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Milford food pantry under pressure

By TOM KANE

MILFORD, PA - The food pantry in Milford has been doing double duty for the last nine or 10 months with long lines it hasn’t seen before.

“I have worked at the Ecumenical Food Pantry in Milford for 12 years, and I have never seen families suffer as much as now,” Nancy Holleran, pantry director, wrote in a letter to the editor in The River Reporter on October 23. “We get more calls every week from families who are struggling to make ends meet. From around 1,584 families a year ago, we now have 1,745 who depend on our ecumenical food pantry to get by.”

The pantry, which gets food donated from five local churches, is only open on Fridays from 6:30 to 7:30 p.m. “Every week the lines around the panty get longer and longer,” Holleran said.

The churches have a rotating schedule of volunteers to assist the staff of the pantry each month, covering five weeks each. None of the other four churches maintains a pantry of its own. “That’s why we call it an ecumenical food pantry,” she said.

Besides churches, other groups donate food and money to the pantry.

“The schools help us with food drives by the students,” she said. “The Delaware Valley Middle School has a food drive going on right now. The senior high also helps up with donations. The local Boy Scouts of America troop is a wonderful source for foods.”

The panty is located in Milford in the basement of the Good Shepherd and St. John’s Episcopal Church at 5th and Catherine Streets. The other churches that support the pantry with donations are Saint Patrick’s Church in Milford, St. Joseph’s Church in Matamoras, the First Presbyterian Church in Milford and the Milford Methodist Church.

“When a family comes in for the first time, we do not require a referral, but we do for additional times afterwards,” Holleran said. Referrals are required to ensure that families who are truly in need get the food.

“Referrals can be given by a church, a doctor, a nurse, social services or any other responsible individual,” she said. “We don’t ask if they are receiving food stamps,” she said. “We don’t turn anyone away.”

Only dried and canned foods are collected and distributed. No perishable foods are handled.

“We have three categories of families, depending on how many children they have,” she said. “Accordingly, each category may take a varied supply of food.”

A family can come three times a month for the first year, but will be limited to once a month for the second year. “We do that so a family will not become overly dependent of the pantry but will try to find more permanent solutions for their needs,” she said.

The pantry encourages participants to seek financial counseling from their churches in order to help them help themselves, she said. “The pantry does not offer this service,” she said.

“It’s our philosophy that any of us could find ourselves in such needs as these families are experiencing,” she said. “Any of us could lose a job or be cut back in working hours or even lose our homes. It could be me or you. It’s happening more and more these days to almost anyone. No one should feel inferior or less than normal because of these harsh life experiences. The economy is bringing many people down. I’m afraid the economic situation is going to get worse before it gets better. That’s why we desperately need everyone who can to help us.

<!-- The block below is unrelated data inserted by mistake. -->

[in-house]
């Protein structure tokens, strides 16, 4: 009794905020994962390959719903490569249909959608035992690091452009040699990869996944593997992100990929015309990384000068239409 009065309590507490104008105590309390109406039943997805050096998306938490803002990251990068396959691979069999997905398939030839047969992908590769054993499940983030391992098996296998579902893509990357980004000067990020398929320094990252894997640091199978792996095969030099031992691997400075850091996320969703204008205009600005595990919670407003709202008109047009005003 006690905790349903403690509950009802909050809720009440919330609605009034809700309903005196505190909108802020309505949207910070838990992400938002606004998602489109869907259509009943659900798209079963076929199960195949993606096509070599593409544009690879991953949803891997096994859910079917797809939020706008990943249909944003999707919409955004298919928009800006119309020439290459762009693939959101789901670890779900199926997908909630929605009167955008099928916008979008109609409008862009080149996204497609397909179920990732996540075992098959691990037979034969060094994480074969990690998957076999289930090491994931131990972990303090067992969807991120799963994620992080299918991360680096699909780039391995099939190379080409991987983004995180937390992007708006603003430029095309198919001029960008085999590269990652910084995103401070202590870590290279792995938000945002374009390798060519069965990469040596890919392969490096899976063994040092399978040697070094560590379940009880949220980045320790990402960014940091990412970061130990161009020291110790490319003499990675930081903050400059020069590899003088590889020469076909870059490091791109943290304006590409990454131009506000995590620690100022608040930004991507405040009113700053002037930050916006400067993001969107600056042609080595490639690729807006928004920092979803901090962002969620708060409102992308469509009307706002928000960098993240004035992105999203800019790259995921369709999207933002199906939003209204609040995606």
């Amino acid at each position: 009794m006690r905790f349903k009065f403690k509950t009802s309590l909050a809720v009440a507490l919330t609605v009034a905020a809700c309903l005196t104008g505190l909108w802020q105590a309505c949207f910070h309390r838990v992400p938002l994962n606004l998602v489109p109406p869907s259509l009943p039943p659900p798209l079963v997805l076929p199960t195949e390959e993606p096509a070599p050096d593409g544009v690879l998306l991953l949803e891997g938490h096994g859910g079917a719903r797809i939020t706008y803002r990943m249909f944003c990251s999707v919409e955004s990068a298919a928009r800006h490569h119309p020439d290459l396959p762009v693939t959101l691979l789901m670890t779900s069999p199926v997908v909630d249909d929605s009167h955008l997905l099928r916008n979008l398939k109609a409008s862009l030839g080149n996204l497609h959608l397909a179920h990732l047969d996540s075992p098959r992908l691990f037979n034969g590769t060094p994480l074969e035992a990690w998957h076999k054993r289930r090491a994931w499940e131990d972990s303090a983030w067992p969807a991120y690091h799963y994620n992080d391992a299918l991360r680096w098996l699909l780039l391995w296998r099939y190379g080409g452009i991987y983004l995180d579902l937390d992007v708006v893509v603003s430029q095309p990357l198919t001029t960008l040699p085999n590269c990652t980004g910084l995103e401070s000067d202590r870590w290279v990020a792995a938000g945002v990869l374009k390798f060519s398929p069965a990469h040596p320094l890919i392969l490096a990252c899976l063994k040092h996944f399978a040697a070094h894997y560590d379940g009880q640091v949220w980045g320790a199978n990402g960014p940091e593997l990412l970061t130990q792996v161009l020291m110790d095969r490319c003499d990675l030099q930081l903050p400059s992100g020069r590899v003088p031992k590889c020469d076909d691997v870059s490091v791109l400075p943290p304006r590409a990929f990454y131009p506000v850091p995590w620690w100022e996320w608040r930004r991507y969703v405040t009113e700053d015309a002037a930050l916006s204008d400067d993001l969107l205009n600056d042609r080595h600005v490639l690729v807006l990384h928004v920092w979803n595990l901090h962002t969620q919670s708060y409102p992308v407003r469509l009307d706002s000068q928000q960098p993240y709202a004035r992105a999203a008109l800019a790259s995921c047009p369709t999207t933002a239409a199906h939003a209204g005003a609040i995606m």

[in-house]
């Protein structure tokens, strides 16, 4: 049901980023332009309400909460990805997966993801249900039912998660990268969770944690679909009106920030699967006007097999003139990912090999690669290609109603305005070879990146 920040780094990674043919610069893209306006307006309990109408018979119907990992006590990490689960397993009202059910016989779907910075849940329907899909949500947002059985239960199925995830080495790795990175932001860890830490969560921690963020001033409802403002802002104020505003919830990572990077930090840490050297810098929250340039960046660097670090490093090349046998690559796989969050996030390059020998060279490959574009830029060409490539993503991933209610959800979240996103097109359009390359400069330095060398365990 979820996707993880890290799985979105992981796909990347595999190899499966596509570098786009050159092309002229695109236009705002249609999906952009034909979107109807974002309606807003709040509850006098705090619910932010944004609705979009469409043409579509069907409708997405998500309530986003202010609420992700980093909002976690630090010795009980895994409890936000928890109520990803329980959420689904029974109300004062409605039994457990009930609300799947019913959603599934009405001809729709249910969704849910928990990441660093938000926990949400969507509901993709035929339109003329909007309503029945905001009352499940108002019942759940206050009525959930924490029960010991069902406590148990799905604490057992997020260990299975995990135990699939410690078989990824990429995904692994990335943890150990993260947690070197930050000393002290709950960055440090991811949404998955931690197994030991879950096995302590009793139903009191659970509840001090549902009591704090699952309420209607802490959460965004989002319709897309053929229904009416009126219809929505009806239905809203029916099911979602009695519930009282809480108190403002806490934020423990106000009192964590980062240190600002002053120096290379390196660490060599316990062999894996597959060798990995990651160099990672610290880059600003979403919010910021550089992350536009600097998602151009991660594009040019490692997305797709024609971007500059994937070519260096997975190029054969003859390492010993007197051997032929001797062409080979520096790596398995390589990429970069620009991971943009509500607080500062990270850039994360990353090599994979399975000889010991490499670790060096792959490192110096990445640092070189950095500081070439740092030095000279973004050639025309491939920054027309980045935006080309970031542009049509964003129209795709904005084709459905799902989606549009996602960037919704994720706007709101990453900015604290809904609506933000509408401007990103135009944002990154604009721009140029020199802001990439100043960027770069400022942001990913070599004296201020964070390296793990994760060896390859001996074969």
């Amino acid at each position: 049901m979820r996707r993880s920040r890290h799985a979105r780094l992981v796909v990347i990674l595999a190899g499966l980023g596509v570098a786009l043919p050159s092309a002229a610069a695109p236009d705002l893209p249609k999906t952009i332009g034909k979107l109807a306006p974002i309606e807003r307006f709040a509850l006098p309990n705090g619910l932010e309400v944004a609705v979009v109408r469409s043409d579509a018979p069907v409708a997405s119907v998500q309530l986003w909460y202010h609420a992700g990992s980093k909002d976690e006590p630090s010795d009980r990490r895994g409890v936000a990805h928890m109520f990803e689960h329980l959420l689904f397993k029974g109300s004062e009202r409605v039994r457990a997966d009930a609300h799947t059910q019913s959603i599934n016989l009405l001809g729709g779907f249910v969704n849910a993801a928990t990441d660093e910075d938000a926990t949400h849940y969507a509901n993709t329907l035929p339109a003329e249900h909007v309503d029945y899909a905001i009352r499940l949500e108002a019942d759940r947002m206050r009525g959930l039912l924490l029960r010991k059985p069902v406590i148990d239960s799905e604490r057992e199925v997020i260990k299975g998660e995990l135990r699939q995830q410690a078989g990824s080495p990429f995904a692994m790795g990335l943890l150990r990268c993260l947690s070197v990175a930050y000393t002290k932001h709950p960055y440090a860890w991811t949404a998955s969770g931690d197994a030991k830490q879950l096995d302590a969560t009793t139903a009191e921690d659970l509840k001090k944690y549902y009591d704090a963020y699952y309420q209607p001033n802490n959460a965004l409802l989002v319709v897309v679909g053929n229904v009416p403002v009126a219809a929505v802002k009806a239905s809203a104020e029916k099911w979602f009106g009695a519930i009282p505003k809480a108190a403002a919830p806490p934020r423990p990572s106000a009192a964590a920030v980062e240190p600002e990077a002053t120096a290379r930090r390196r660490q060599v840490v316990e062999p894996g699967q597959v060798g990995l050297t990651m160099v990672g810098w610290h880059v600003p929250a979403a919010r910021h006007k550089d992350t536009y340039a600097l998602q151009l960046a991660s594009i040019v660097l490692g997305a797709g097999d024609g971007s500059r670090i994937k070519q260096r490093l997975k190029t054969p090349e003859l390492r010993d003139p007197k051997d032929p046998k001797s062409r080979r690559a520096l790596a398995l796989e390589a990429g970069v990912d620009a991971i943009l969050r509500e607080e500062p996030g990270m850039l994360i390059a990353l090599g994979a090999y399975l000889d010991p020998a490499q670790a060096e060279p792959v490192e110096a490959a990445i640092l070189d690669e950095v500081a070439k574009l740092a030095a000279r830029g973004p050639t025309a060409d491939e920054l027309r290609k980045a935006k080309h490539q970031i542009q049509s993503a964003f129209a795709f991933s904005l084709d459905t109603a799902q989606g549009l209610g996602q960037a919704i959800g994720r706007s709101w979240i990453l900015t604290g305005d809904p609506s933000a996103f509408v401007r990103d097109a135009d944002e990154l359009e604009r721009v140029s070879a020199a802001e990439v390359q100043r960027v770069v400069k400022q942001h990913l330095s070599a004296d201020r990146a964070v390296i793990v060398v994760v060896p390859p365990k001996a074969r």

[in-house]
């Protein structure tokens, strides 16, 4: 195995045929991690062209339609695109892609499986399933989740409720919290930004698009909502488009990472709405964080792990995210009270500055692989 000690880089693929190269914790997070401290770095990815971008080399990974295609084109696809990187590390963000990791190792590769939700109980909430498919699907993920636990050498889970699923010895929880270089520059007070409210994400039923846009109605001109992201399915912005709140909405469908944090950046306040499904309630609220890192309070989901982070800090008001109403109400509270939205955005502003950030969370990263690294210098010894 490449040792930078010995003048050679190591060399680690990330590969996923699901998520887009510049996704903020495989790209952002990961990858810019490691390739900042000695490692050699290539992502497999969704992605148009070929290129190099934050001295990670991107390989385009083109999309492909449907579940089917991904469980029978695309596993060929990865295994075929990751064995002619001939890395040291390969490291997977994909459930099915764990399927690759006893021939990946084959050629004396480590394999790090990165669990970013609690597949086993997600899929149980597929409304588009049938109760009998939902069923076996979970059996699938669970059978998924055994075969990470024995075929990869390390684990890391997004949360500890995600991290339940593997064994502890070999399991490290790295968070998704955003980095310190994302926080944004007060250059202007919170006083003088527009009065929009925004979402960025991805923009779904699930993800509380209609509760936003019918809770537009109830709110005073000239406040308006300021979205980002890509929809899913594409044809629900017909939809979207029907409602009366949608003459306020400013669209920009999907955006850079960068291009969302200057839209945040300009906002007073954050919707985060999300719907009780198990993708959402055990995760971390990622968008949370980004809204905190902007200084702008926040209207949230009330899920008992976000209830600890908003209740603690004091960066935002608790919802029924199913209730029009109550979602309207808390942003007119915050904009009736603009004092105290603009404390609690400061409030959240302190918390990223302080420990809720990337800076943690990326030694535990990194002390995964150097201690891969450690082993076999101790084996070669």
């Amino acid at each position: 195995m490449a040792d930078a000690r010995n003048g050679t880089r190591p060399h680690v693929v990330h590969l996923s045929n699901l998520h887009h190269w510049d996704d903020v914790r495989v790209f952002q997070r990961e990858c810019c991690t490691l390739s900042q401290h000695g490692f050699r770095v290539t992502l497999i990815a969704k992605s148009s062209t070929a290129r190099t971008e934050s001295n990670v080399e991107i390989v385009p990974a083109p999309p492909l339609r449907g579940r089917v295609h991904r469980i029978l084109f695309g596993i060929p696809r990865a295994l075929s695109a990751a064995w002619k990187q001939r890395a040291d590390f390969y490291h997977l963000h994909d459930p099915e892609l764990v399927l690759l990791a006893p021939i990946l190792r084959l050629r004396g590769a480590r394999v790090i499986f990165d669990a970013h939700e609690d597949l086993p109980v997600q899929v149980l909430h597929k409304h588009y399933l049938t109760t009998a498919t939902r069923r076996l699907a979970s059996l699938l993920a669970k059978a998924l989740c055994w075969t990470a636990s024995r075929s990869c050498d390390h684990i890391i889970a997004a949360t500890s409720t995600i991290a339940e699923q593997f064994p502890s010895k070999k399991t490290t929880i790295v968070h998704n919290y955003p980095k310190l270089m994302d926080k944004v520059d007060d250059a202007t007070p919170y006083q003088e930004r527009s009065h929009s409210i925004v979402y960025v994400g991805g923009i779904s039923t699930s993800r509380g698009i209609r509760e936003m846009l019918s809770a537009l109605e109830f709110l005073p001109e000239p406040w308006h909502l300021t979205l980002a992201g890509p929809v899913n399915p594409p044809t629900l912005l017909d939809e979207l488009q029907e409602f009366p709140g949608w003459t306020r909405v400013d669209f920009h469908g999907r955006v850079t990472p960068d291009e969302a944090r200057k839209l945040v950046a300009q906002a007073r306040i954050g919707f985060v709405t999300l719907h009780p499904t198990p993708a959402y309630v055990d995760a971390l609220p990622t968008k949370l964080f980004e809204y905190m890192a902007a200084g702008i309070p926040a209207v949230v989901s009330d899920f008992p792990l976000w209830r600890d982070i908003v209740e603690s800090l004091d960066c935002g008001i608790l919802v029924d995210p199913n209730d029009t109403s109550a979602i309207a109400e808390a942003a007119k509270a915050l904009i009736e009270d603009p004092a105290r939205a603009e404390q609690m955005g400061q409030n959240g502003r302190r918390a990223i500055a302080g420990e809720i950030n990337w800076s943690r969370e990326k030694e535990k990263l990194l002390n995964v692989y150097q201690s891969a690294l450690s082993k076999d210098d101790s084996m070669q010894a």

“We plan to do a food drive at the Shoprite in Montague in November 15 to get ready for Thanksgiving,” Holleran said. “We want to have a nice handout for Thanksgiving dinner. We are going to ask shoppers to donate food at that time. We’ve never done that before. We will have to purchase turkeys if we don’t get donations of them.”

The pantry purchases food at minimal cost from Second Harvest in Allentown, PA, which is a food discount distributing center. It relies on private donations. The federal and state governments offer no assistance to food pantries, she said.

To donate to the Ecumenical

Food Pantry:

Donation checks should be made out to the Ecumenical Food Pantry and mailed to the pantry at Good Shepherd and St. John’s Episcopal Church at 5th and Catherine Streets, Milford, PA 18337. Donations of non-perishable food are also accepted, and arrangements can be made to have them picked up. Call 570/296-8316.

Area food pantries

Pike County

Good Cheer Food Pantry, Greeley—Open the first Wednesday of every month at St. Luke Lutheran Church. 570/226-3966.

Holy Trinity Food Pantry, Dingmans Ferry— Generally open between 9:00 a.m. and 12:00 noon at Holy Trinity Lutheran Church, by appointment only, Monday through Friday. Ask for Peg when calling to schedule an appointment. 570/828-7411.

Pike County Food Pantry, Greentown—Open every third Thursday from 12:00 noon to 2:00 p.m. at St. Anthony’s Church. 570/676-4066

Loaves and Fishes, Paupack—Open every other Friday from 9:30 to 11:00 a.m. at Paupack United Methodist Church. If contacting by phone, leave message. 570/857-1141.

Sullivan County

A listing of Sullivan County pantries was published in our October 9 issue. It may be accessed online at riverreporter.com/issues/08-10-09/news-food.html .

Wayne County

Damascus Area Pantry—Held at the Damascus Township Building. Serves Damascus, Lebanon, Manchester and Equinunk. 570/253-4262.

Honesdale Area Pantry—Held at the Tri County Beverage Building on Route 6, 214 Willow Avenue in Honesdale. Serves Honesdale, Hawley, Bethany, Prompton, Waymart, Cherry Ridge, Berlin, Canaan, South Canaan, Clinton, Dyberry, Oregon, Palmyra and Texas. 570/253-4262.

TRR photo by Tom Kane
Pantry director Nancy Holleran is a 12-year veteran of the Ecumenical Food Pantry (Click for larger version)